This post is one of a series exploring how the same source might be approached in different ways by different types of researcher, so we can better understand each other and work together more easily. There’s an introduction to this, and the associated posts like this one, here.
On reading the scant details regarding E. Beaumont’s accident my thoughts first turned to questions regarding his identity. As a family historian, I wanted to know who E. Beaumont was? What was his life like, both before and after the accident? How did his accident affect him and his family? Where had he come from, what led him to be working on the railways? Did he have any living descendants?
Other types of historians might look to understand how typical Beaumont’s accident was, to place it in a wider context – what can his life tell us about employment or railways or health and safety at the time? However, my fingers itched to start investigating him as a person, to somehow identify him and give his life shape and form beyond existence as a statistic. I want to know his story.
The accident happened tantalisingly close to the 1911 census – would I be able to find him on this record?
Was it possible that a local newspaper reported the accident? I know from talking to the Railway Work, Life & Death project that worker accidents rarely made the papers. But might I get lucky?
It was worth a punt. First I searched the newspapers at the British Newspaper Archive for a ‘Beaumont’ with the keyword ‘Cudworth’ in March and April 1911. Nothing. I tried removing ‘Cudworth’ and using the keyword ‘accident’, then ‘waggon’. Nothing. I wasn’t surprised.
Next up was a trawl through the 1911 census on Find My Past for an E. Beaumont living around the Cudworth area, just in case something obvious cropped up. I chose to search first on Find My Past, because you can order the search by first name or by place.
I found a ‘Charles Edward Beaumont’ whose occupation was ‘Railway Train Examiner’. I hopped over to Ancestry to see if any related records had been attached to him – a shortcut to searching through the census years. I quickly established that the same occupation was recorded for him in 1901 and 1891.
Next, I flicked back to Find My Past to view the Trade Union records available. This revealed that Charles Edward worked for Hull & Barnsley Railway Company. Our E. Beaumont worked for Yorkshire and Lancashire Railway Company.
At first I thought that perhaps ‘train examiner’ might translate to ‘goods guard’ but this find was already beginning to feel like a bit of a shoe-horn. One of those cases where on the very surface of things it looks like a possible match, but digging deeper soon reveals it’s not.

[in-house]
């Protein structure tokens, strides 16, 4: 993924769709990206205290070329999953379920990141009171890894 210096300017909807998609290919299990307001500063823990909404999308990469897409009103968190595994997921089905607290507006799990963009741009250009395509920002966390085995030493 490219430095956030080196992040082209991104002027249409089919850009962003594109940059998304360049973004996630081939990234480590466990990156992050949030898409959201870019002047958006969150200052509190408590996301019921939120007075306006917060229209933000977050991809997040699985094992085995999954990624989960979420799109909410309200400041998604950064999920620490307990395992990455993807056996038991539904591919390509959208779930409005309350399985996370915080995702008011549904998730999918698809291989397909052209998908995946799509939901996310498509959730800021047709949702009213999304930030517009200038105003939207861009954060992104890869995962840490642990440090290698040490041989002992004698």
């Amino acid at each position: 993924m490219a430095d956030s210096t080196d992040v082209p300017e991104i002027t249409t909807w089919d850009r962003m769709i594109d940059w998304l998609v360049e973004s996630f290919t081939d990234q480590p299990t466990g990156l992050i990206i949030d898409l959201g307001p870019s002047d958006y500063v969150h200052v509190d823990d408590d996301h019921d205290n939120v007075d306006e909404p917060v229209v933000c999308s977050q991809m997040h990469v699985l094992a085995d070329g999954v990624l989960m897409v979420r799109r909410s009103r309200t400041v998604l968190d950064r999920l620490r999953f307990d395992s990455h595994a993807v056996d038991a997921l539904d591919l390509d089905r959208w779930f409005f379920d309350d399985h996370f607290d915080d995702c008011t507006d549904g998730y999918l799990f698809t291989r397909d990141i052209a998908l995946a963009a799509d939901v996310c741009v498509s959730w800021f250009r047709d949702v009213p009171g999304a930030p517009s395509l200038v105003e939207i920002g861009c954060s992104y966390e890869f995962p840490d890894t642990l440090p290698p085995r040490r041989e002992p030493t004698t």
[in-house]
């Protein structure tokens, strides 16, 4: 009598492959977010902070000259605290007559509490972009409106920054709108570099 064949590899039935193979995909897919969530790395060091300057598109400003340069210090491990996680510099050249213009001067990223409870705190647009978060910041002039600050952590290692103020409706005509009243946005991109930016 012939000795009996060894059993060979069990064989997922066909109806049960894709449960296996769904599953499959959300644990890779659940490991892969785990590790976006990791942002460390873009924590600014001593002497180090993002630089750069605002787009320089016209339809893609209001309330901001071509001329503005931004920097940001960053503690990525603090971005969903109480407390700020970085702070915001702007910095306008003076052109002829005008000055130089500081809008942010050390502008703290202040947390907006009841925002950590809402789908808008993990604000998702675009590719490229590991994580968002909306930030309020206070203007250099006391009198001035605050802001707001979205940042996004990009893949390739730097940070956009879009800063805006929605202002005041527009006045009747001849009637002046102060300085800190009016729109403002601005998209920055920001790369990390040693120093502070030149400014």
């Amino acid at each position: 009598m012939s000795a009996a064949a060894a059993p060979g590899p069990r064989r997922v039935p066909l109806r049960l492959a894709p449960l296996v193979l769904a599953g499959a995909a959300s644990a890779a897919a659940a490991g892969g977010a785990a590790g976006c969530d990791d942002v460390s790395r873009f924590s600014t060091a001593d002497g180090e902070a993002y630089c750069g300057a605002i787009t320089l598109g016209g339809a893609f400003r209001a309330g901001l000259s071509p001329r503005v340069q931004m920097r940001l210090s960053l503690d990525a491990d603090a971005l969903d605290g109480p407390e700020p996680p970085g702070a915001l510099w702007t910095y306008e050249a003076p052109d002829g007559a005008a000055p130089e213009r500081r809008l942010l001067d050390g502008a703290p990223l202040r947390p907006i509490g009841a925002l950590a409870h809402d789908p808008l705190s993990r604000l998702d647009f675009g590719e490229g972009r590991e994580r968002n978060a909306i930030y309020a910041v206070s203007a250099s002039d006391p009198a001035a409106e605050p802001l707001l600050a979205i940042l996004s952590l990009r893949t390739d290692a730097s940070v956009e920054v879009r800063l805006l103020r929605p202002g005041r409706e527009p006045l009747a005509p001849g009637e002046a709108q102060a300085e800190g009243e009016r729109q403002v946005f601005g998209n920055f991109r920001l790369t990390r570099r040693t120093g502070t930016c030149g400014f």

Again I turned to the knowledge of the Railway Work, Life & Death project who were able to confirm for me that the occupations were quite distinct from one another.
Back to the drawing board.
Could the railway collection on Ancestry help? A quick view of the index and then the record description told me they wouldn’t this time. The Lancashire & Yorkshire Railway Company isn’t covered in the collection.
So, I went back to the Trade Union records on Find My Past. I’d noticed there was a column for accident dates and I thought that if I managed to find an E Beaumont with the right date in this column then I would be sure to have found the correct chap.
Again, no joy. No E Beaumont’s with the right accident date. No E. Beaumont’s recorded as goods guards either.
Hmm. I had a quick brain wave. The website The Genealogist allows you to search the census by keyword. I fired up the site and searched the 1911 census for ‘Beaumont’ and ‘Goods Guard’. No location. No first initial. I tried to make the search as broad as possible.
This turned up only one Beaumont with a first name beginning with E. Ernest Beaumont, born in Stainland, Yorkshire in 1882. In 1911 he was a goods guard lodging at 14 New Brunswick Street, Thornes Lane, Wakefield.
To be thorough, I tried the same search again with just the keyword ‘Guard’ and found no further possible results. I searched once more, this time with just the keyword ‘Goods’ and this time I got another possibility.
There was an Emmanuel Beaumont, born 1888 in Beal, Yorkshire and living at Plymouth Grove, Low Green, Knottingley. He was recorded as a railway goods shunter.
Both Ernest and Emmanuel’s names rang a bell. I’d seen those names in the Trade Union records on Find My Past. So, off back to Find My Past I went. This time armed with 2 names, 2 dates of birth and 2 addresses. You can see why I have an endless number of tabs open on my browser can’t you?